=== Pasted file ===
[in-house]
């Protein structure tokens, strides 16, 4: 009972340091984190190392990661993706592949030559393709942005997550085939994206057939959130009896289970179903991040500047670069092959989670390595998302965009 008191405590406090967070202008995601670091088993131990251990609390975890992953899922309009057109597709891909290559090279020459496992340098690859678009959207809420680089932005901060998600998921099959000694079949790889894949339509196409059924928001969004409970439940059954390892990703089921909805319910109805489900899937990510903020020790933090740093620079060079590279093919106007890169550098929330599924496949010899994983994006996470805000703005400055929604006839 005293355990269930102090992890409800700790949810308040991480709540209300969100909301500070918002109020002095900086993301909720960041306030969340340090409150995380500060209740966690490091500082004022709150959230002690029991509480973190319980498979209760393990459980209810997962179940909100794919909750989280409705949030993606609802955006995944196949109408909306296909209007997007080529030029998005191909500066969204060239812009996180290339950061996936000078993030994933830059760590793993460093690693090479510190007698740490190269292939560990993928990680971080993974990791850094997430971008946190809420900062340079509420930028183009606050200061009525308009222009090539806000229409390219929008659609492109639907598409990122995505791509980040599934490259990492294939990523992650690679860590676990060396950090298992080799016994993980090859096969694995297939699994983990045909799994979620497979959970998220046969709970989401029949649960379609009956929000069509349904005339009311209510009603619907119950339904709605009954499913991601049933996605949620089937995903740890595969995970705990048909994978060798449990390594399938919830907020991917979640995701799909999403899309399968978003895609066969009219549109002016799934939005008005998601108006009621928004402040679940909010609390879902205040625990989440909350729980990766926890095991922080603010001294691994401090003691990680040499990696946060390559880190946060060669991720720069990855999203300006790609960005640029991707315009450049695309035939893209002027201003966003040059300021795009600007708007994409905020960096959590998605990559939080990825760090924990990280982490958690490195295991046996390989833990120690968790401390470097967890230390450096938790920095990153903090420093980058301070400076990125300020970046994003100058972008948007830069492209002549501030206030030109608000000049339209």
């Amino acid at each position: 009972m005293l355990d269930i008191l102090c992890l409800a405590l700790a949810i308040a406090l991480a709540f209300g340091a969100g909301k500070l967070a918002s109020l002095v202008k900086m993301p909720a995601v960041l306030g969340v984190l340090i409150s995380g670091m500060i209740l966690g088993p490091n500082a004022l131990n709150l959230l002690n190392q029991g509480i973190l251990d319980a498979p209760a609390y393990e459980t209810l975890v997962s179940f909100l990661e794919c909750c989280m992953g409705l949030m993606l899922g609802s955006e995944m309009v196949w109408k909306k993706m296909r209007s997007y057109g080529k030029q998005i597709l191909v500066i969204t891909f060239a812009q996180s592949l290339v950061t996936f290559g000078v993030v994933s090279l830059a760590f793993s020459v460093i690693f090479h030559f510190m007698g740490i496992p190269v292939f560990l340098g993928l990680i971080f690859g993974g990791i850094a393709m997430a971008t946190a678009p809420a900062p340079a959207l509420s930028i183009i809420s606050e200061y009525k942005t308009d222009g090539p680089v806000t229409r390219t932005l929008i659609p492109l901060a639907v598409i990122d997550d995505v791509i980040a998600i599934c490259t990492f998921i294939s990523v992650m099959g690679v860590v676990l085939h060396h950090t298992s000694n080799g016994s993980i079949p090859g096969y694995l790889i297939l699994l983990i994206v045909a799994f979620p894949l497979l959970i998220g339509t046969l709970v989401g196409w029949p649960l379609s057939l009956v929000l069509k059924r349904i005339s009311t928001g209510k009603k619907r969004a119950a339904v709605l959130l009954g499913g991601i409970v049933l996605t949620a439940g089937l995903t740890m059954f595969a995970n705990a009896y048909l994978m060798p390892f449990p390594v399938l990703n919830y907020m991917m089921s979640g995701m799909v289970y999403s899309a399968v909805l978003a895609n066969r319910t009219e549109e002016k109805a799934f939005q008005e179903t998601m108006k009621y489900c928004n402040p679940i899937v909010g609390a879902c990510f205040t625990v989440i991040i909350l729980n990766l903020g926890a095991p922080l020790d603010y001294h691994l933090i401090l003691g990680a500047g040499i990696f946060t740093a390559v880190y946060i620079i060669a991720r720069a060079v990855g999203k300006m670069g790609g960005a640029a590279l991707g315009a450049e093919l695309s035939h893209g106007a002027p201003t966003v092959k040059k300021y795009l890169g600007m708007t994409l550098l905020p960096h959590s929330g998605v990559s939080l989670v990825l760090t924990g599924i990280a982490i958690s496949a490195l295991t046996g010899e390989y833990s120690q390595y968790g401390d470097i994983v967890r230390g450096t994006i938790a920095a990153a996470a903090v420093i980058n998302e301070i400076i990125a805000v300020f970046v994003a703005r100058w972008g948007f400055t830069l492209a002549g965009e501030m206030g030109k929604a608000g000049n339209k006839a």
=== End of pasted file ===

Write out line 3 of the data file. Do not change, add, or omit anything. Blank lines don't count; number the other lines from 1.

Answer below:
């Amino acid at each position: 009972m005293l355990d269930i008191l102090c992890l409800a405590l700790a949810i308040a406090l991480a709540f209300g340091a969100g909301k500070l967070a918002s109020l002095v202008k900086m993301p909720a995601v960041l306030g969340v984190l340090i409150s995380g670091m500060i209740l966690g088993p490091n500082a004022l131990n709150l959230l002690n190392q029991g509480i973190l251990d319980a498979p209760a609390y393990e459980t209810l975890v997962s179940f909100l990661e794919c909750c989280m992953g409705l949030m993606l899922g609802s955006e995944m309009v196949w109408k909306k993706m296909r209007s997007y057109g080529k030029q998005i597709l191909v500066i969204t891909f060239a812009q996180s592949l290339v950061t996936f290559g000078v993030v994933s090279l830059a760590f793993s020459v460093i690693f090479h030559f510190m007698g740490i496992p190269v292939f560990l340098g993928l990680i971080f690859g993974g990791i850094a393709m997430a971008t946190a678009p809420a900062p340079a959207l509420s930028i183009i809420s606050e200061y009525k942005t308009d222009g090539p680089v806000t229409r390219t932005l929008i659609p492109l901060a639907v598409i990122d997550d995505v791509i980040a998600i599934c490259t990492f998921i294939s990523v992650m099959g690679v860590v676990l085939h060396h950090t298992s000694n080799g016994s993980i079949p090859g096969y694995l790889i297939l699994l983990i994206v045909a799994f979620p894949l497979l959970i998220g339509t046969l709970v989401g196409w029949p649960l379609s057939l009956v929000l069509k059924r349904i005339s009311t928001g209510k009603k619907r969004a119950a339904v709605l959130l009954g499913g991601i409970v049933l996605t949620a439940g089937l995903t740890m059954f595969a995970n705990a009896y048909l994978m060798p390892f449990p390594v399938l990703n919830y907020m991917m089921s979640g995701m799909v289970y999403s899309a399968v909805l978003a895609n066969r319910t009219e549109e002016k109805a799934f939005q008005e179903t998601m108006k009621y489900c928004n402040p679940i899937v909010g609390a879902c990510f205040t625990v989440i991040i909350l729980n990766l903020g926890a095991p922080l020790d603010y001294h691994l933090i401090l003691g990680a500047g040499i990696f946060t740093a390559v880190y946060i620079i060669a991720r720069a060079v990855g999203k300006m670069g790609g960005a640029a590279l991707g315009a450049e093919l695309s035939h893209g106007a002027p201003t966003v092959k040059k300021y795009l890169g600007m708007t994409l550098l905020p960096h959590s929330g998605v990559s939080l989670v990825l760090t924990g599924i990280a982490i958690s496949a490195l295991t046996g010899e390989y833990s120690q390595y968790g401390d470097i994983v967890r230390g450096t994006i938790a920095a990153a996470a903090v420093i980058n998302e301070i400076i990125a805000v300020f970046v994003a703005r100058w972008g948007f400055t830069l492209a002549g965009e501030m206030g030109k929604a608000g000049n339209k006839a």